Pakistan and IMF

Delaying the deal would unravel economy

First Imran Khan made the economy a hostage to politics. Now the PML(N)-led government is doing the same.

Under attack from the opposition parties and fearing loss of power the PTI announced on February 28 a four-month freeze on petrol and electricity prices to seek public acclaim while passing over the burden to those who were preparing to replace the PTI government. The fuel subsidies announced were unfunded.

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Now the PML(N)-led alliance is unwilling to withdraw the fuel subsidies for fear of political repercussions. The PML(N) had severely criticized former prime minister Imran Khan’s government for derailing the IMF programme through these subsidies but despite being at the helm, it has not reversed them. The Finance Minister has repeatedly said these subsidies are not feasible and are costing the government. The PML(N) and its allies are unwilling to do away with subsidies as the measure would be highly unpopular. This has given birth to the perception that both Mr Khan and his rivals give priority to the concerns of their respective parties over the interests of the country at large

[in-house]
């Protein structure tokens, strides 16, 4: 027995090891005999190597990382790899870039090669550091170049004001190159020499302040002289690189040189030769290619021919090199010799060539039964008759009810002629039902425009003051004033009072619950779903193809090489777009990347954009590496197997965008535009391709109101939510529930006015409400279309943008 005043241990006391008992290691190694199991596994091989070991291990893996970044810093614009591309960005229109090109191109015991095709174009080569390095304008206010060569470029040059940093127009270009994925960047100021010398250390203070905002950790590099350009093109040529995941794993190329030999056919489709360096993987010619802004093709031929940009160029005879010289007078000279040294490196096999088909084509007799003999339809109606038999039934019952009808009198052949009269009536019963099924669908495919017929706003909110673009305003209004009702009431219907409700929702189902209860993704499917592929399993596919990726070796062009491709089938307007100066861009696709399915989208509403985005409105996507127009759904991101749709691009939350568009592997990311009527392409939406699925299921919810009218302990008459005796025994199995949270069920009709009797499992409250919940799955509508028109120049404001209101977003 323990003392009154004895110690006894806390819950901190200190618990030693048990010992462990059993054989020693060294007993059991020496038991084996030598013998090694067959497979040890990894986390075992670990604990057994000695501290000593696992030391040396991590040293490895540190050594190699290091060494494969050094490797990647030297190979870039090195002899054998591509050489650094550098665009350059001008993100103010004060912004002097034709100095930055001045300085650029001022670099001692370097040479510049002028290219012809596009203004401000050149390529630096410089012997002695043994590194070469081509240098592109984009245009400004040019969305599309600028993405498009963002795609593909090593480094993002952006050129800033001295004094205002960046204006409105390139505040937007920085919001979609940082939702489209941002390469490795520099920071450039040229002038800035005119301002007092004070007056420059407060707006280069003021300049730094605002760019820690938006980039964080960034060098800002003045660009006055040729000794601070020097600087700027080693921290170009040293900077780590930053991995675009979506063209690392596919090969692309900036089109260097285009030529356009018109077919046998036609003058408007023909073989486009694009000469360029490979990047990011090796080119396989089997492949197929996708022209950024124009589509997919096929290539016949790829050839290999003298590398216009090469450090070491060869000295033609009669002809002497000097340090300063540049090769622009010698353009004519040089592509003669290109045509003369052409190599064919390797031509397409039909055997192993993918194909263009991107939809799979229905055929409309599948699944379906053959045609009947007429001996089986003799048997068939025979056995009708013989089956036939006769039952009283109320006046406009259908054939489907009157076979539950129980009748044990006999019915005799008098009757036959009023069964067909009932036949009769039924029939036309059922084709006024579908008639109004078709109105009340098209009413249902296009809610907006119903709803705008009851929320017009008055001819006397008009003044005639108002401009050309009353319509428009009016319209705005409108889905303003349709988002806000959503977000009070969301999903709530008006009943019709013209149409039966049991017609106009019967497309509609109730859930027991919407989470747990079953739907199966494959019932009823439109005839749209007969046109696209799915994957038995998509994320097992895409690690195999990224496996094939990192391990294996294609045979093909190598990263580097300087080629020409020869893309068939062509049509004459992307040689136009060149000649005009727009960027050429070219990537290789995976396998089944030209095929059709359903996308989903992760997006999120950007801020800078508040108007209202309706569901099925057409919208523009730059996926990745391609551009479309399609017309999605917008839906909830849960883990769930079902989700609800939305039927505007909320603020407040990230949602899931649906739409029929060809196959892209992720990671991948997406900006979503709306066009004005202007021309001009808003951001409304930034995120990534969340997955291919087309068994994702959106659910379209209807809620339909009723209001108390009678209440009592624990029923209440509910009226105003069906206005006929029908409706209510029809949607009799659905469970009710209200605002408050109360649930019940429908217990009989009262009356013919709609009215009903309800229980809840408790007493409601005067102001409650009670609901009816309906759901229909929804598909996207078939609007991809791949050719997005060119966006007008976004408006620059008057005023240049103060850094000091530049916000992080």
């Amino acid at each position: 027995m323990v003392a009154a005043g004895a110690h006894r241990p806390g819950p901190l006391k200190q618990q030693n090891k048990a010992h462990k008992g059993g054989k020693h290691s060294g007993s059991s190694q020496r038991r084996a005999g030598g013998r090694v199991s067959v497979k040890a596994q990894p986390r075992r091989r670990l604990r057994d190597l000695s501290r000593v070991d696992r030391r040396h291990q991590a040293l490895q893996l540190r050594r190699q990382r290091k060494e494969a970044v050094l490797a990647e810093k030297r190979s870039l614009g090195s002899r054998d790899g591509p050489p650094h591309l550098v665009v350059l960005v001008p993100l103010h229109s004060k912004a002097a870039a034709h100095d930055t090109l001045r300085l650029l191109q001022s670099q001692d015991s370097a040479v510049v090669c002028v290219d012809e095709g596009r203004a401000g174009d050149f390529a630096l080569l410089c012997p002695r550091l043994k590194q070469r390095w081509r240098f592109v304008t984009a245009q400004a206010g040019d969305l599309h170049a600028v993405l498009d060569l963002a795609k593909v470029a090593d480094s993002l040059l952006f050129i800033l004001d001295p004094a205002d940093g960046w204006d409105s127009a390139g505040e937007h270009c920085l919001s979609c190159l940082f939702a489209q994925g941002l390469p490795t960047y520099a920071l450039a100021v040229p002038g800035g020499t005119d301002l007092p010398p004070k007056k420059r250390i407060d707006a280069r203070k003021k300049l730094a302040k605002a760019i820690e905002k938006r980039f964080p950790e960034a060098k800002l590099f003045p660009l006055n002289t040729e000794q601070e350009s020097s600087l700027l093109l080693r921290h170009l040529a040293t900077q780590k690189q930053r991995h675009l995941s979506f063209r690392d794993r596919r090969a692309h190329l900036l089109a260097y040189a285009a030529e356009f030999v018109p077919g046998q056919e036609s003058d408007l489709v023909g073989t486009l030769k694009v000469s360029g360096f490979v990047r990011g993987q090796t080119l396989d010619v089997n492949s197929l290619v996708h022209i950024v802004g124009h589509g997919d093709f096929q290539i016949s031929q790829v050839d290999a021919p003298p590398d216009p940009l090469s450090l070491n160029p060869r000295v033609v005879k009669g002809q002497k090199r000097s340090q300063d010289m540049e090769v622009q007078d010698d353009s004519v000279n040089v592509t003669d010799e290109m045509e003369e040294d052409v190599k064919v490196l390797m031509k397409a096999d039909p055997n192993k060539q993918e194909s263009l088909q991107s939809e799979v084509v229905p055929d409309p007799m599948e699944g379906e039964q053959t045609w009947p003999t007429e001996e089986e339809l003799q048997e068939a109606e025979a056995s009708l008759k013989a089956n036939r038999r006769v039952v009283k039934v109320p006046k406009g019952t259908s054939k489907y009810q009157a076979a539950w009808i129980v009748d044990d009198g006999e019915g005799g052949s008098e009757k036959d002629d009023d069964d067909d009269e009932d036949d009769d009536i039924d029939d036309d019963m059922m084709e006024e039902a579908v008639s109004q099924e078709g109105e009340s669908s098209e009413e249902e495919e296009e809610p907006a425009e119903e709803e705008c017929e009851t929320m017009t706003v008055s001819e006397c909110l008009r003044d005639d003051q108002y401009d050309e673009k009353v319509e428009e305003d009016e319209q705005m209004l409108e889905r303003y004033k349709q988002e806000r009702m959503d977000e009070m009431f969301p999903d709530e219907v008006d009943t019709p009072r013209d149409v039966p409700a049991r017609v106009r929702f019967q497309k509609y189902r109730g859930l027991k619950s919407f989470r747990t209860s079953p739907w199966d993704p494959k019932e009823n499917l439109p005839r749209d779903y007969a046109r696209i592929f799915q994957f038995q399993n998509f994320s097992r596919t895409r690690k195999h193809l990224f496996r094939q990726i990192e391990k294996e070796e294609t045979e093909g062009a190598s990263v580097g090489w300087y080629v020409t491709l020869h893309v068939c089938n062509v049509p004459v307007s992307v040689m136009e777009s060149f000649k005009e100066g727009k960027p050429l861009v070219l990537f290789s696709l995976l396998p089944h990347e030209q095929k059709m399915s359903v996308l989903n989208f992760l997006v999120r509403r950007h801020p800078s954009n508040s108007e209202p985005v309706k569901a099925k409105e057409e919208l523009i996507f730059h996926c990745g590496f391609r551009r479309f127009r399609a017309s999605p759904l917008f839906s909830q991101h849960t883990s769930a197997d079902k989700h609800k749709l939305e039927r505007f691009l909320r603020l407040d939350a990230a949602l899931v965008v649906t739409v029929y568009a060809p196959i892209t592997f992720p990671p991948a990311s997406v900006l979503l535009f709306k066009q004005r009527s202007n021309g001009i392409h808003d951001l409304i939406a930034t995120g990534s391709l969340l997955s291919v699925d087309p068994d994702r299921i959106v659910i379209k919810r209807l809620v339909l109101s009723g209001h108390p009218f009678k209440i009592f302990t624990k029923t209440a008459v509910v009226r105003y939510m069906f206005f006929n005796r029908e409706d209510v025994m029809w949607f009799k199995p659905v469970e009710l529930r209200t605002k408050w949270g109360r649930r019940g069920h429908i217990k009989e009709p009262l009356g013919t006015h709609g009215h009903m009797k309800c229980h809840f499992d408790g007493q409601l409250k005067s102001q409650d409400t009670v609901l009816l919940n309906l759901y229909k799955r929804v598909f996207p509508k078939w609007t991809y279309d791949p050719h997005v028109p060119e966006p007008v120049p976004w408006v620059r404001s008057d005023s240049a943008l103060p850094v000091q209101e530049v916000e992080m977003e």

Pakistan and IMF have again failed to reach staff-level agreement this week. The IMF emphasized the urgency of concrete policy actions, including removing fuel and energy subsidies. The government maintained it was committed to reducing the overall budget deficit in FY2023, reviving the IMF programme and putting Pakistan back on a sustainable growth path. The government also reportedly expressed willingness to gradually eliminate fuel and electricity subsidies within 45 days to two months to avoid a sudden shock to the people. This was not acceptable to the IMF which made the resumption of its programme with Pakistan, along with a $2 billion expansion, conditional on the reversal of these subsidies.

The delay in release of the IMF tranche has held back the World Bank, the Asian Development Bank and other bilateral creditors from committing new loans to Pakistan. Even friendly countries need the IMF’s endorsement before agreeing to issue loans to Pakistan. There is therefore an urgent need to end the petrol and power subsidies at the earliest. There is no other way out.

Editorial
The Editorial Department of Pakistan Today can be contacted at: [email protected]

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